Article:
An important development that emerged during the year was the issuance of a number of debt instruments which are not listed on the MSE. Details of these ‘unlisted bonds’ were publicised since all these companies already had instruments listed on the Regulated Main Market of the MSE. There were five issues of unlisted bonds in 2023 totalling just below €21 million excluding the most recent announcement by JD Capital plc of another imminent bond of €5 million.
Since these companies issued the details of their private offerings through the MSE site as a company announcement, many investors questioned the rationale for carrying out issues of such unlisted bonds by highlighting the fact that one of the main benefits of the corporate bond market is the transferability of the bonds before maturity date via the secondary market of the MSE. Moreover, these announcements ought to have attracted the attention of a number of investors due to the interest rates of above seven per cent from each of the last three issuers namely Endo Finance plc, Von der Heyden Group and JD Capital plc.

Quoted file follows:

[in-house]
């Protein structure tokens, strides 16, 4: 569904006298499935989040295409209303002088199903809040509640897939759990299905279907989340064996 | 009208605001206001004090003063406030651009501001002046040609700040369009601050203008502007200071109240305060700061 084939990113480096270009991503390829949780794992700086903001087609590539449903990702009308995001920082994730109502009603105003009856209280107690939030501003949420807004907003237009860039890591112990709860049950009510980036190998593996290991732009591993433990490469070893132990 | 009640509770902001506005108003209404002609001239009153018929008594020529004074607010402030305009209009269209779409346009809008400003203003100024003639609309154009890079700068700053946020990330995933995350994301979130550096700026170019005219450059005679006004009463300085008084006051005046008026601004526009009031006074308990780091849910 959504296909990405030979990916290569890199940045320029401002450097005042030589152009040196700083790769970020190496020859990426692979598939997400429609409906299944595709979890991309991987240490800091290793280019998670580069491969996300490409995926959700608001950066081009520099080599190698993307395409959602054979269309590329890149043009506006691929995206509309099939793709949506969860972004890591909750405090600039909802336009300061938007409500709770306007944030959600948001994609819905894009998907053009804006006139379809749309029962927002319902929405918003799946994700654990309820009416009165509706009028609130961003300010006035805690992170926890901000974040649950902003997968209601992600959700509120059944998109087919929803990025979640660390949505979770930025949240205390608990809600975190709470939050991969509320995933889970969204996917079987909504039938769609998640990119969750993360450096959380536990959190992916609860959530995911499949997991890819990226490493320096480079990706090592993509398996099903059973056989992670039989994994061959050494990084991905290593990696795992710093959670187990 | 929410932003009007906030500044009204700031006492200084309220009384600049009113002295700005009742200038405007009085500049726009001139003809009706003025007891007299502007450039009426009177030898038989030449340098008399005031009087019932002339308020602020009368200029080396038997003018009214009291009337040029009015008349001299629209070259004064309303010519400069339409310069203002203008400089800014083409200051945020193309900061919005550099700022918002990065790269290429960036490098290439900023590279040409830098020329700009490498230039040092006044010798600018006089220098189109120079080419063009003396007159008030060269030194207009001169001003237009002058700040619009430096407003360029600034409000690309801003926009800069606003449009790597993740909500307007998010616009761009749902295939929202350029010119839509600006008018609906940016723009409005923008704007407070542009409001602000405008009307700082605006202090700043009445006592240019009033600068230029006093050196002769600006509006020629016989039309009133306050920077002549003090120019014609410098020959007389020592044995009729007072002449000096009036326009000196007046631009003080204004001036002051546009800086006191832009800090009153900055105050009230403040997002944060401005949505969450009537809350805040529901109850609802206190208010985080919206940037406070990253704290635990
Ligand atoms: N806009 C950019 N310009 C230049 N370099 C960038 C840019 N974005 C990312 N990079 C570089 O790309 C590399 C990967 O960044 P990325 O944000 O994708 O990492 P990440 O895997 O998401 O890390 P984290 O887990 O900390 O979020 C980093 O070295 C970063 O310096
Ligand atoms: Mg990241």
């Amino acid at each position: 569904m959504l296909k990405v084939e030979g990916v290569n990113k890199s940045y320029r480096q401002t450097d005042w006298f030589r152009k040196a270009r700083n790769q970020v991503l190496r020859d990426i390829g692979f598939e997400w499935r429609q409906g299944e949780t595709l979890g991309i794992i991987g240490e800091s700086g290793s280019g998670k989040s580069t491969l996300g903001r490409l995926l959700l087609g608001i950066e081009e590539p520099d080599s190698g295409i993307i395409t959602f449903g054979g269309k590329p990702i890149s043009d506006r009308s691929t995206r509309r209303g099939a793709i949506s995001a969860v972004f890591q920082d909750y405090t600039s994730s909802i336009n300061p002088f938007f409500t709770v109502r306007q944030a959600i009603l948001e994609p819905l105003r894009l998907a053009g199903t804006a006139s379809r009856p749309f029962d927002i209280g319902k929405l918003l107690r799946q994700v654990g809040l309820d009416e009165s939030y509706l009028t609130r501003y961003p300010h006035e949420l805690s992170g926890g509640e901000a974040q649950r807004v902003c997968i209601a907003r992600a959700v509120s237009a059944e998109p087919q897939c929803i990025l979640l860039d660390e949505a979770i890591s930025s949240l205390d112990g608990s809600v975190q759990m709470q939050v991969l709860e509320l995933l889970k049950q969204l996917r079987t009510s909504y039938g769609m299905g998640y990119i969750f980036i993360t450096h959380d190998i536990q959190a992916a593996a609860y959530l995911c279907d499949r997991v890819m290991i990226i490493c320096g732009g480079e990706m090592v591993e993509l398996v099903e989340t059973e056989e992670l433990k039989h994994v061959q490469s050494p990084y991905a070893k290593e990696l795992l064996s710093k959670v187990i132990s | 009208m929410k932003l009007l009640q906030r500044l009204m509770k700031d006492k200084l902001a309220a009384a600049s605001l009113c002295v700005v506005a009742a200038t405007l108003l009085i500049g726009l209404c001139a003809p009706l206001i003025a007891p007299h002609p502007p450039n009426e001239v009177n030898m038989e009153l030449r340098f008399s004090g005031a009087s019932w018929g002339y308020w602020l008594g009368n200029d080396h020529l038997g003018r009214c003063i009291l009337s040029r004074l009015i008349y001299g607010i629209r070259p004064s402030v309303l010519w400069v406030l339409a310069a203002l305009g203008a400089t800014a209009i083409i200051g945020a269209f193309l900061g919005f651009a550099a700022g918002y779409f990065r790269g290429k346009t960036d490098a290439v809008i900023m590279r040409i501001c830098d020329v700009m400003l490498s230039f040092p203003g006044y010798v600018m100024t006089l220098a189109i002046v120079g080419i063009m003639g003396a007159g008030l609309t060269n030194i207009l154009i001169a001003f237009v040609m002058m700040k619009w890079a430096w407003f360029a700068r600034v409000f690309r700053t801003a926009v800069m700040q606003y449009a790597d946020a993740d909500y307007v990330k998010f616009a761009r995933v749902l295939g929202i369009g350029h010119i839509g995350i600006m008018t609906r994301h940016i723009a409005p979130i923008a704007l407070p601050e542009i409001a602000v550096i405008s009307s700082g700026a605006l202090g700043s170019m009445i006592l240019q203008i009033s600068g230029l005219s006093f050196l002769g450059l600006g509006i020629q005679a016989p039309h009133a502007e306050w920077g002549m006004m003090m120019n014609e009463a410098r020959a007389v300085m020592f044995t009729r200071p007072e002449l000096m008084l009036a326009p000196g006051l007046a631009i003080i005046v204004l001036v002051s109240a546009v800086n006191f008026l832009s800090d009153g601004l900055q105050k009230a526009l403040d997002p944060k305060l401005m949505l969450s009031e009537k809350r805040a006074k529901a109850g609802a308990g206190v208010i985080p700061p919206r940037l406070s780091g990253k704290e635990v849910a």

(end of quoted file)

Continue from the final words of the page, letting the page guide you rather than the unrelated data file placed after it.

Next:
One of the primary determinants of the size of new issuance next year will be the interest rate environment. Interest rate cuts by the major central banks during the course of 2024 could instigate additional corporate bond issuance during the year. In fact, bond yields have already declined significantly over recent weeks in anticipation of this possible monetary policy easing as from Q2 2024.
Corporate bond issuance is also dependent on the amounts of bonds maturing in any calendar year. Three issuers with bond maturities in 2024 (AX Group, IHI and Mariner Finance) have already refinanced their upcoming redemptions and will therefore repay the outstanding amounts of the old bonds which amount to just under €40 million. Meanwhile, other notable bond redemptions during 2024 are those of Tumas Investments plc (€25 million in July), Hal Mann Vella Group plc (€30 million in November) and 1923 Investments plc (€36 million in December). The decisions by each of these companies on their method of refinancing or repayments to bondholders would be expected well in advance of the actual maturity date.
Although the corporate bond market has grown remarkably over recent years with over €1.6 billion in issuance since 2019, there is a clear opportunity to accelerate this growth in future years given the sheer amount of liquidity across the financial system. Many retail and high net worth investors continue to seek fixed income securities for their investment portfolios since deposit rates at Malta’s two largest banks remain close to zero. This excessive amount of idle liquidity within the financial system could be very beneficial given the sizeable investments required in the area of sustainable finance apart from the elevated funding requirements by the Government of Malta to fund its ongoing budget deficit and the annual MGS redemptions in the coming years.